But, who the hell am I to clarify who is and who isn’t an athlete? You’re right, I have no right in a wider community sense. All I’m doing is applying the term and clarifying it a sense of writing for a publication that reports on the sport. Anyone can quite rightly call themselves an athlete whether they win races or not. That is not for me to decide and people are within their right to do what they like.

But let’s delve deeper…

The Why?

You don't need to be a leading runner to have an athlete page - it's about making sure you have something valuable to say to people that counts.
You don’t need to be a leading runner to have an athlete page – it’s about making sure you have something valuable to say to people that counts.

Why the need for everyday hacks, similar to myself to set-up pages? What’s driving the need to do this? We’ve had some brief discussion up top about why some of the leading guys and gals set up pages, but why the normal Joe’s and Joette’s? We had an interesting debate on our Facebook page, where a couple of people who had set-up pages chimed in with their very valid thoughts. Some of those who commented have ‘public’ facing roles and felt there was a need to separate out their personal Facebook accounts to their public facing ones. Others simply wanted to a place to track and record what they do in their training, in a similar vein to a blog. In short, why not? People have been writing running blogs for years (I did one for a while), so why not do a similar thing with Facebook? It’s simply a natural extension, and if you like, a shifting of the medium from blog to Facebook i.e. a movement of the audience from one place to another.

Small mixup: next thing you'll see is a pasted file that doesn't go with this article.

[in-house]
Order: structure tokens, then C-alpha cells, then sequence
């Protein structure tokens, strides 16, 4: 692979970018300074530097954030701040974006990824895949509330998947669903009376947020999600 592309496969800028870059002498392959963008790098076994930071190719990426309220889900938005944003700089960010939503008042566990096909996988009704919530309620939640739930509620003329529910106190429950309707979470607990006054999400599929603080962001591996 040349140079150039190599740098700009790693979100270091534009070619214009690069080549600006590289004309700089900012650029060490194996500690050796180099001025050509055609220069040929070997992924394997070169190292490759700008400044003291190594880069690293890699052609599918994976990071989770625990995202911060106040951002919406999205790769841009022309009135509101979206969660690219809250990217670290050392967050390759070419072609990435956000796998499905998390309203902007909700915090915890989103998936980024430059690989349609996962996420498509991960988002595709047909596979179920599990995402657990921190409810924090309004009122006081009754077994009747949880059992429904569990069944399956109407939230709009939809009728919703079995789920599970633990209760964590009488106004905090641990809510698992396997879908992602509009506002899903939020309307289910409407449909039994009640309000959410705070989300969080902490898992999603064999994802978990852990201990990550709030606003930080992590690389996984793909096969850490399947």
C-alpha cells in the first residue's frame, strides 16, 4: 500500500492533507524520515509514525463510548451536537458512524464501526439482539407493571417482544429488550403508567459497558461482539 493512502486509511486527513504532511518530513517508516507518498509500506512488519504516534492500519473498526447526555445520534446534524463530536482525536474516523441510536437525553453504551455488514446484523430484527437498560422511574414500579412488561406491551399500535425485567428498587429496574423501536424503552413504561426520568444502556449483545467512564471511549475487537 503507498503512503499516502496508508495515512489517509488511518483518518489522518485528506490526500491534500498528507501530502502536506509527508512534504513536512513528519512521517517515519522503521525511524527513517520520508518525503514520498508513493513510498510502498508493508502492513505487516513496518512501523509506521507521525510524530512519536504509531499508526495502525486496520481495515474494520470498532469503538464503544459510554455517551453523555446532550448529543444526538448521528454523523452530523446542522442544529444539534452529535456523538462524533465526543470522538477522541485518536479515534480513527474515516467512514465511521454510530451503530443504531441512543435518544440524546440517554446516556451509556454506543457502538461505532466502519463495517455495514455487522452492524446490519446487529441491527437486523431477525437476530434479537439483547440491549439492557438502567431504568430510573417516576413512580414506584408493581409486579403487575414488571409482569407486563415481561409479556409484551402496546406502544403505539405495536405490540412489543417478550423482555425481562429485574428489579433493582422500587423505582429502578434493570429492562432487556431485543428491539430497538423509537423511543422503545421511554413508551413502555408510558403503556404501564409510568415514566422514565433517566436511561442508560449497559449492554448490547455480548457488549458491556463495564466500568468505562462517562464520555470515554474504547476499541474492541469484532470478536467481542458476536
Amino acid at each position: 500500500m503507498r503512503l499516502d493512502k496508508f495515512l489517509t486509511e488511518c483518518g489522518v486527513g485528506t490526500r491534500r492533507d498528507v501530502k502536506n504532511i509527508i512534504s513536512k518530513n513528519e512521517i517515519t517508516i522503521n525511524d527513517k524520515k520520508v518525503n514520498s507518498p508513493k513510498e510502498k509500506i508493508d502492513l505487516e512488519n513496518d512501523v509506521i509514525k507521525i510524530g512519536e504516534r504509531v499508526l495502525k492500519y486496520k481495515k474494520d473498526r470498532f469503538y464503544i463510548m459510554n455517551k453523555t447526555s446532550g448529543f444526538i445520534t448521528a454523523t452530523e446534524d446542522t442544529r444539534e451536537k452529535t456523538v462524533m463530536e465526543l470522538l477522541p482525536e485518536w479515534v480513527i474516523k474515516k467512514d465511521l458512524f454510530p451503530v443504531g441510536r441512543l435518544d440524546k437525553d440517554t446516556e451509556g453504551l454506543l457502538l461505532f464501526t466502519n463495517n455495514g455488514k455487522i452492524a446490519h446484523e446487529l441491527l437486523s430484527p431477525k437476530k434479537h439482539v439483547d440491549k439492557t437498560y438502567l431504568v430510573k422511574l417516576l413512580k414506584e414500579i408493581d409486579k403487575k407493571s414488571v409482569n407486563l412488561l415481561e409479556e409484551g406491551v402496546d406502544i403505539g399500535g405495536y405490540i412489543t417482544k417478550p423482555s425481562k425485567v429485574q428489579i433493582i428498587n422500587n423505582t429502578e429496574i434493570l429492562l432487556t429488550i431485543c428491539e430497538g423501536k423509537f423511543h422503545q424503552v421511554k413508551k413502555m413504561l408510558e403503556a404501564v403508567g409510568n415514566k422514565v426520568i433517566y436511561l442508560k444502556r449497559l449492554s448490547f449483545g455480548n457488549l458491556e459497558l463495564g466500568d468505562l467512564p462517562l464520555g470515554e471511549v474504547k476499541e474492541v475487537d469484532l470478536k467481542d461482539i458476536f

I think as long as you have a good sense of self-awareness and not grand delusions of epic greatness based off running a 3 hour marathon, then that’s perfectly fine. In fact I’d actively encourage people do it. If it helps motivate and drive others, that’s only a good thing. In fact it’s a great thing. Our sport needs role models, whether you’re a leading runner or not – as long as there is a sense of humility and self-awareness. We all like to ‘humble brag’ on occasion, but it’s when bragging goes beyond the realms of self-awareness that I think the problem with athlete pages start. The most important consideration when setting up an athlete page is whether or not you actually have something interesting to say, and that adds value to people. It’s all about the content and the product i.e. you!

Where next?

One of the areas of middle ground is those ‘athletes’ or runners on the rise. Those guys and girls who show a bit of promise, but seek to take it to the next level? This is the focus for our ‘where next’.

People will use Facebook athlete pages as a way of building up a following in a bid for sponsorship and awareness. One of the first things potential sponsors look for when making decisions about a person to align with is the reach they have i.e. numbers of fans. BUT, this is only half the story. Numbers are all well and good, but there is a secondary and much more important factor many ignore and this is how influential someone is.